The scientists who study these and many other examples have solidly established that naturally occurring intelligences rely on internal models. The question, then, is whether artificial intelligences must rely on the same principles. In other words, what exactly did we mean when we said that intelligence “derives from” internal models? Just how strong is the causal link between a system having a rich world model and its ability to possess and display intelligence? Is it an absolute dependency, meaning that a sophisticated model is a necessary condition for intelligence? Are good models merely very helpful in achieving intelligence, and therefore likely to be present in the intelligences that we build or grow? Or is a model-based approach but one path among many in achieving intelligence? I have my hunches — I lean toward the stronger formulations — but I think these need to be considered open questions at this point.
The next thing to note about this conception of intelligence is that, bucking a long-running trend in AI and related fields, it is not a behavioralist measure. Rather than evaluating a system based on its actions alone, we are affirmedly piercing the veil in order to make claims about what is happening on the inside. This is at odds with the most famous machine intelligence assessment, the Turing test; it also contrasts with another commonly-referenced measure of general intelligence, “an agent’s ability to achieve goals in a wide range of environments”.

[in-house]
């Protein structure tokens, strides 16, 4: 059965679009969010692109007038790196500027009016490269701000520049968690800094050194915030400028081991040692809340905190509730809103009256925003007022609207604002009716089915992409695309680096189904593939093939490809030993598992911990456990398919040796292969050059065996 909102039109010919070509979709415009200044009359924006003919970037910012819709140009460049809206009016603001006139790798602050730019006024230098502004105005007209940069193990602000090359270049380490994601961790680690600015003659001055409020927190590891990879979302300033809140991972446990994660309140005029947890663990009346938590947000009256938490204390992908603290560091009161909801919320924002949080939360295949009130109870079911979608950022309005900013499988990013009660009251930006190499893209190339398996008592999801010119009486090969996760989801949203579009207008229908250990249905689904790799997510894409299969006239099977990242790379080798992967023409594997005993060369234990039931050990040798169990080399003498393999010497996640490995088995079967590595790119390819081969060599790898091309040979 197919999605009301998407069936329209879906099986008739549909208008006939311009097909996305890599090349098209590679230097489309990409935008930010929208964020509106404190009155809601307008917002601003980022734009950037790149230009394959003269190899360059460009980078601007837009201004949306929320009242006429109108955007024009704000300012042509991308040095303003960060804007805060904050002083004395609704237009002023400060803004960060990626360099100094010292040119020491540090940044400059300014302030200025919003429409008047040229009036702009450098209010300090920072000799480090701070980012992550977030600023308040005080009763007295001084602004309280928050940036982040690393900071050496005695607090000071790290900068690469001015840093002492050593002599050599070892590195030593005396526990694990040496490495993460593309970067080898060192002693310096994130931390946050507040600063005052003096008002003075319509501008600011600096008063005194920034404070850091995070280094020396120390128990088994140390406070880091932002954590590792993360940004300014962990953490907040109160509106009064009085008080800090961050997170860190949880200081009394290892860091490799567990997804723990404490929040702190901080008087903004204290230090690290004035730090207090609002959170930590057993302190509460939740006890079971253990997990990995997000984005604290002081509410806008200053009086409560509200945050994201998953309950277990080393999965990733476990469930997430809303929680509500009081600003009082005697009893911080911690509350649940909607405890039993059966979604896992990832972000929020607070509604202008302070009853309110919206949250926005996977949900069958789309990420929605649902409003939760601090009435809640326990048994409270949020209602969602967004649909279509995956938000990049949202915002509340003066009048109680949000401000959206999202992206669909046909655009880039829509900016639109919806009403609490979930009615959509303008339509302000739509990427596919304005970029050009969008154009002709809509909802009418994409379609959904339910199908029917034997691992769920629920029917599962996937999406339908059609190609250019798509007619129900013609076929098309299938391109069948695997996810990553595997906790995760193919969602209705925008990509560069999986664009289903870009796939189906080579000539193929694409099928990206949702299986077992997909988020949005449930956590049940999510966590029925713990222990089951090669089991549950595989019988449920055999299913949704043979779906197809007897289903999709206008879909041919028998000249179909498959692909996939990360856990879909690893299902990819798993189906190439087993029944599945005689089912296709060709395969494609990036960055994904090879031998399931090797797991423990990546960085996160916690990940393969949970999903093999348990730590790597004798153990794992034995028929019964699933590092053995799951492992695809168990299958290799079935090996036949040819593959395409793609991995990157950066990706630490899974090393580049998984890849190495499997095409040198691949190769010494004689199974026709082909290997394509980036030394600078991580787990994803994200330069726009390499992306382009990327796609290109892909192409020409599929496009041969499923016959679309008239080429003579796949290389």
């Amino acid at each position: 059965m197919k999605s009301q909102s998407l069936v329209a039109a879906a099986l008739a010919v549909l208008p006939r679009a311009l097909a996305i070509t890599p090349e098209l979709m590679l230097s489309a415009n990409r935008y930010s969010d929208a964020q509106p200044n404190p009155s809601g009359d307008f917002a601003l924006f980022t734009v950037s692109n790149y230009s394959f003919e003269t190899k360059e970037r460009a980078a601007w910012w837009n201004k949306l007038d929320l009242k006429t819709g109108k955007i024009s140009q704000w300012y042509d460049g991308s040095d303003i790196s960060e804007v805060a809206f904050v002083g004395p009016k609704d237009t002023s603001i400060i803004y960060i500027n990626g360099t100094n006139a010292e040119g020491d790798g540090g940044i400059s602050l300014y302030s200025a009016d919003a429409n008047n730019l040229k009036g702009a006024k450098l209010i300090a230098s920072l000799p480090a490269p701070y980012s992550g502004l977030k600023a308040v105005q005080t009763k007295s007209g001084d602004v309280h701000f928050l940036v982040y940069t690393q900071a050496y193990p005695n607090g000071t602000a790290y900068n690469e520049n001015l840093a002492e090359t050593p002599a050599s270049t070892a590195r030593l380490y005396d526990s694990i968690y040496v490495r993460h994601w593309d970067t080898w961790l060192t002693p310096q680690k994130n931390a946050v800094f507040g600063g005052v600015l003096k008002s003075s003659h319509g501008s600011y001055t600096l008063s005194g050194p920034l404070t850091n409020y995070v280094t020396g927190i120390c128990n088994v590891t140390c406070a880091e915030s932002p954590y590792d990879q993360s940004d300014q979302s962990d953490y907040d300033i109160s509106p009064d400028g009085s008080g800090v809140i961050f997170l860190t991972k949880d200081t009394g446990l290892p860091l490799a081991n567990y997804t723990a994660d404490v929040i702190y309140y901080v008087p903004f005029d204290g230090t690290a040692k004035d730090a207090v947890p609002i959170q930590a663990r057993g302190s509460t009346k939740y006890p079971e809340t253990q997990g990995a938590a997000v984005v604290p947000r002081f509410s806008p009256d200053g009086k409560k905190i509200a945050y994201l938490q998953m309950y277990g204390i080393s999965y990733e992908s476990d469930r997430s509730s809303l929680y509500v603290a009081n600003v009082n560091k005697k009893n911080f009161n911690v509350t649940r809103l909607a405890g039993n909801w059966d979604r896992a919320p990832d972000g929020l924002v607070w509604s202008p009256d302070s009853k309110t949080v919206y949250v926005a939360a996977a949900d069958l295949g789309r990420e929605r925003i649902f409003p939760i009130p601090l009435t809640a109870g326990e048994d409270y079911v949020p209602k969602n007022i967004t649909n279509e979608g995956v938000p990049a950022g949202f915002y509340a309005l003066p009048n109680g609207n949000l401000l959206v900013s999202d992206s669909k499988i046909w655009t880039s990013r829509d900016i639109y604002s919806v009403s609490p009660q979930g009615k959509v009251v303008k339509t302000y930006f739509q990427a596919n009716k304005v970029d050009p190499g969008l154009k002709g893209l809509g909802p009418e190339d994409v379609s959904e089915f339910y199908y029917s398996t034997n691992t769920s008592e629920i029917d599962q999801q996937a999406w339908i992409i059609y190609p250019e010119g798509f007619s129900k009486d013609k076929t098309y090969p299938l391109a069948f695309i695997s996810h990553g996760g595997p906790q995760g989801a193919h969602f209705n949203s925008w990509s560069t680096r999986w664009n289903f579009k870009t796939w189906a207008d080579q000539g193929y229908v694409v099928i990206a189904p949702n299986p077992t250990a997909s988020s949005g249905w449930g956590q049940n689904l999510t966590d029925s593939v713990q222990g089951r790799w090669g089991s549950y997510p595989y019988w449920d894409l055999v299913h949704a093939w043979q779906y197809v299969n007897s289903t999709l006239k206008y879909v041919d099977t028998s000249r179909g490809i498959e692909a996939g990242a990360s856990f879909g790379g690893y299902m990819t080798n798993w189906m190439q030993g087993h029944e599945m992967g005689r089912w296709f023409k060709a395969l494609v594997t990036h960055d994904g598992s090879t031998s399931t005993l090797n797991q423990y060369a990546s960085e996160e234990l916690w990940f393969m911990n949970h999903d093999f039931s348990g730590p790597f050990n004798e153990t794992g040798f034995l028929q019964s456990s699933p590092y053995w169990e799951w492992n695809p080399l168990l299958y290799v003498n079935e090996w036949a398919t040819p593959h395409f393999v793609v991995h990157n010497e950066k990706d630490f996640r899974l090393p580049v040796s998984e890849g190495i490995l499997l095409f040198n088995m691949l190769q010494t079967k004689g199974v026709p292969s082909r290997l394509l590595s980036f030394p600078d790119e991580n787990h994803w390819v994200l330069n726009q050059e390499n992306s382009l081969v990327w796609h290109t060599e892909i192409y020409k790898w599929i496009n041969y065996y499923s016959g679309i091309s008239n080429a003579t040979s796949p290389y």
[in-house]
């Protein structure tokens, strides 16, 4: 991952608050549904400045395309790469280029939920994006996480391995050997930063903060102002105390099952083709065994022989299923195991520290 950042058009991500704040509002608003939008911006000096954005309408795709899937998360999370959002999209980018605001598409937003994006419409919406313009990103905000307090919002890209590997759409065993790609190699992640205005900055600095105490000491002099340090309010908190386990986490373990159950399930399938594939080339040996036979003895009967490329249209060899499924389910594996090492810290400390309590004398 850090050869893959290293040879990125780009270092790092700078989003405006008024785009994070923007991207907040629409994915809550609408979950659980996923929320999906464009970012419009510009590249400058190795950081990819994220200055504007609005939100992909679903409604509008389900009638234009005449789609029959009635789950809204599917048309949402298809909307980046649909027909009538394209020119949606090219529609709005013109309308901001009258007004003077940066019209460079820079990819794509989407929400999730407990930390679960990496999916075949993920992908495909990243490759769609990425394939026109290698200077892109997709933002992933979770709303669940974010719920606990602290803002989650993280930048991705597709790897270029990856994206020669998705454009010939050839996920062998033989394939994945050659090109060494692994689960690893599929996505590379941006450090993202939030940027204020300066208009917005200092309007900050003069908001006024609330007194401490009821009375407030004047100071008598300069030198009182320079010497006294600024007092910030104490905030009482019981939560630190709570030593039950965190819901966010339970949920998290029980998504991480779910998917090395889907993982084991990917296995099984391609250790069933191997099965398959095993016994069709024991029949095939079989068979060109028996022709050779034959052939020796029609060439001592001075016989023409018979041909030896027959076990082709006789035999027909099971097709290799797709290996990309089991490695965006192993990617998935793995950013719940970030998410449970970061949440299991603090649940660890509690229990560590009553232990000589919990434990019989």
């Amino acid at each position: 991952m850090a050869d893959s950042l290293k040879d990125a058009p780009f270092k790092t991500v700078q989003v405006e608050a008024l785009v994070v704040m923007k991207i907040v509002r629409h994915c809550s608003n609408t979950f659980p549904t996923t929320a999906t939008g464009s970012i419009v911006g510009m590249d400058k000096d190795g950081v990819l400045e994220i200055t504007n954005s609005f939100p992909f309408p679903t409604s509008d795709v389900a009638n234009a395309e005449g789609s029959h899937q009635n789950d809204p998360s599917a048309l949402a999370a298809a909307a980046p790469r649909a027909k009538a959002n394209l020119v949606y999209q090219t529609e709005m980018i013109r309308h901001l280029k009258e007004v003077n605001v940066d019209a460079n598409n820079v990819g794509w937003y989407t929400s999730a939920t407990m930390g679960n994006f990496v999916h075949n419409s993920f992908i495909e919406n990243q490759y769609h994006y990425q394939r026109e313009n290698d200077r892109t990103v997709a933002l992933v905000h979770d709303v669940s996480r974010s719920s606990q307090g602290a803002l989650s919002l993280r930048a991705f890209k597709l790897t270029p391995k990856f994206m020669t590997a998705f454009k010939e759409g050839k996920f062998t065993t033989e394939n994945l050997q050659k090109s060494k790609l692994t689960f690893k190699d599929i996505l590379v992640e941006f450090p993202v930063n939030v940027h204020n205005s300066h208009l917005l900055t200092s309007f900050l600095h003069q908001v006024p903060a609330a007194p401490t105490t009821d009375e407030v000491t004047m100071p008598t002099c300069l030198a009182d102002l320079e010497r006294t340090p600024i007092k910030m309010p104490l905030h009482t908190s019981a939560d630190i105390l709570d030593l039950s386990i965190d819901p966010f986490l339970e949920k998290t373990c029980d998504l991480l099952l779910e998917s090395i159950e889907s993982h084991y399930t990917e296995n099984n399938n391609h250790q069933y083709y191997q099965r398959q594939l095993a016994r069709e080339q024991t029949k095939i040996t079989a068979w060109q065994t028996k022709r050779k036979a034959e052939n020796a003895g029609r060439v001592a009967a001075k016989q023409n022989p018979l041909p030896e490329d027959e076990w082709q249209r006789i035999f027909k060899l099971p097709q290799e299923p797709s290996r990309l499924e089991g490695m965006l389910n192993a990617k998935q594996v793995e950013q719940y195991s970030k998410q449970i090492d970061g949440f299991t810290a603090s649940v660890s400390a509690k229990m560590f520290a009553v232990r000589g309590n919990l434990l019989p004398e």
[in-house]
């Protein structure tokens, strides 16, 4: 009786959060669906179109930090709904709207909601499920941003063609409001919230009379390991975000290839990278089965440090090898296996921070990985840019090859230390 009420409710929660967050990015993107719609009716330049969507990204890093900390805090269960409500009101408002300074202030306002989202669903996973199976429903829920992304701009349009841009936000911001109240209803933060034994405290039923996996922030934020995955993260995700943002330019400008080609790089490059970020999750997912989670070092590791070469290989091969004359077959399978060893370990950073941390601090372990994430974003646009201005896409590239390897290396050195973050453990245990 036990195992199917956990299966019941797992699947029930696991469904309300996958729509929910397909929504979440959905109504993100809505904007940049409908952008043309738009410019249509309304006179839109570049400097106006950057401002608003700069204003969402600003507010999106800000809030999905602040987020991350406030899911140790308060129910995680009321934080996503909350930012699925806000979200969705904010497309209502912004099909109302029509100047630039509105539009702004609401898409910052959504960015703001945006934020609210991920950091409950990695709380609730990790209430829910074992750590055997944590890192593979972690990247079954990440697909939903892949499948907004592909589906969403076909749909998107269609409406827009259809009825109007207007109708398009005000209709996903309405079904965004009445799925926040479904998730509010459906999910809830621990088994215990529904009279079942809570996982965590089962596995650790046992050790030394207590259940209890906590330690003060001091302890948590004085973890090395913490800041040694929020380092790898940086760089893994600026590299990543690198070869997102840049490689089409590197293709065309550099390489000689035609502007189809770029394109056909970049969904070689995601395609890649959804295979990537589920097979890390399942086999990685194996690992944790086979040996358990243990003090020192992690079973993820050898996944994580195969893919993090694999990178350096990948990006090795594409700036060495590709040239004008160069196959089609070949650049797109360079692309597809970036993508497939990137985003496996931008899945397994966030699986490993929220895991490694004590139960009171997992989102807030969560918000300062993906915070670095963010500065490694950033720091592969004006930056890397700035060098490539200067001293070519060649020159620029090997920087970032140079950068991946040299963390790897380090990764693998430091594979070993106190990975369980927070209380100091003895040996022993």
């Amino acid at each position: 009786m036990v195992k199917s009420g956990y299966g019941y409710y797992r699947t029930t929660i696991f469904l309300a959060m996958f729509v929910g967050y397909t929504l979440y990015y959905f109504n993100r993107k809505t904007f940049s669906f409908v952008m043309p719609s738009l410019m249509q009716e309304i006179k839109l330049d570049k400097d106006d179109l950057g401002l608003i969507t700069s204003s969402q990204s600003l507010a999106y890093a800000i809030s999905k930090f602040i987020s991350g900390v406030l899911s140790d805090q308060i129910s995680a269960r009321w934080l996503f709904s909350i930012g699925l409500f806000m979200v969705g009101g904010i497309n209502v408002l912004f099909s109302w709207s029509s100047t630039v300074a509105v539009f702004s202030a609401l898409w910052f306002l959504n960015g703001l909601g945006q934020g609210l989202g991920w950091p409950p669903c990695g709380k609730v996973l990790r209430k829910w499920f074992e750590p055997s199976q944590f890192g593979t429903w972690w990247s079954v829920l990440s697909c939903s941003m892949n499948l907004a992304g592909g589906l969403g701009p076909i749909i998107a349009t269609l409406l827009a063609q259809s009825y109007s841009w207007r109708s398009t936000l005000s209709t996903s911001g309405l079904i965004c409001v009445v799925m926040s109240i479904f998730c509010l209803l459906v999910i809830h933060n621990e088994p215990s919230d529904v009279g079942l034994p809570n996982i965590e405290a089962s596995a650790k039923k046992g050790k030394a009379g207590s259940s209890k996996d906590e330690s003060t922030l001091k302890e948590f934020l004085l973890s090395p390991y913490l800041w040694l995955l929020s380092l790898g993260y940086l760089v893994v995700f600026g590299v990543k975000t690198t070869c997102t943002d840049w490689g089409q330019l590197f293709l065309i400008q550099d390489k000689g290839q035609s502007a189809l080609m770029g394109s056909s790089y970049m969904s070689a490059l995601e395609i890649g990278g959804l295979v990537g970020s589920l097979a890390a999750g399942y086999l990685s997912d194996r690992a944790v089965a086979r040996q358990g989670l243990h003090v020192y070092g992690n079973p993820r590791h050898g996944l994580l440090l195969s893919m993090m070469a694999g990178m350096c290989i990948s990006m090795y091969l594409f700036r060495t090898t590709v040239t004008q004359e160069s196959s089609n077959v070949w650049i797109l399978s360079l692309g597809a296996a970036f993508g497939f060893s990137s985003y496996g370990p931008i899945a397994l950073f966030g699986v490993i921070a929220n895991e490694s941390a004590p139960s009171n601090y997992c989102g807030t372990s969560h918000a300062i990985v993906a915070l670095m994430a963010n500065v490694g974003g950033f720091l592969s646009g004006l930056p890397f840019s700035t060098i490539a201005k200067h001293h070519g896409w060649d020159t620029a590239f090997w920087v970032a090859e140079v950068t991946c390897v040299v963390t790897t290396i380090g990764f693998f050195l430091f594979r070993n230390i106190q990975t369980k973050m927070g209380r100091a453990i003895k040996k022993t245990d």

Of course, the reason for a naturally-evolving organism to spend significant resources on a nervous system that can build and maintain a sophisticated world model is to generate actions that promote reproductive success — big brains are energy hogs, and they need to pay rent. So, it’s not that behavior doesn’t matter, but rather that the strictly behavioral lens might be counterproductive if we want to learn how to build generally intelligent systems. A focus on the input-output characteristics of a system might suffice when its goals are relatively narrow, such as medical diagnoses, question answering, and image classification (though each of these domains could benefit from more sophisticated models). But this black-box approach is necessarily descriptive, rather than normative: it describes a desired endpoint, without suggesting how this result should be achieved. This devotion to surface traits leads us to adopt methods that do not not scale to harder problems.
Finally, what does this notion of intelligence say about the current state of the art in machine intelligence as well as likely avenues for further progress? I’m planning to explore this more in future posts, but note for now that today’s most popular and successful machine learning and predictive analytics methods — deep neural networks, random forests, logistic regression, Bayesian classifiers — all produce models that are remarkably impoverished in their ability to represent real-world phenomena.
In response to these shortcomings, there are several active research programs attempting to bring richer models to bear, including but not limited to probabilistic programming and representation learning. By now, you won’t be surprised that I think such approaches represent our best hope at building intelligent systems that can truly be said to understand the world they live in.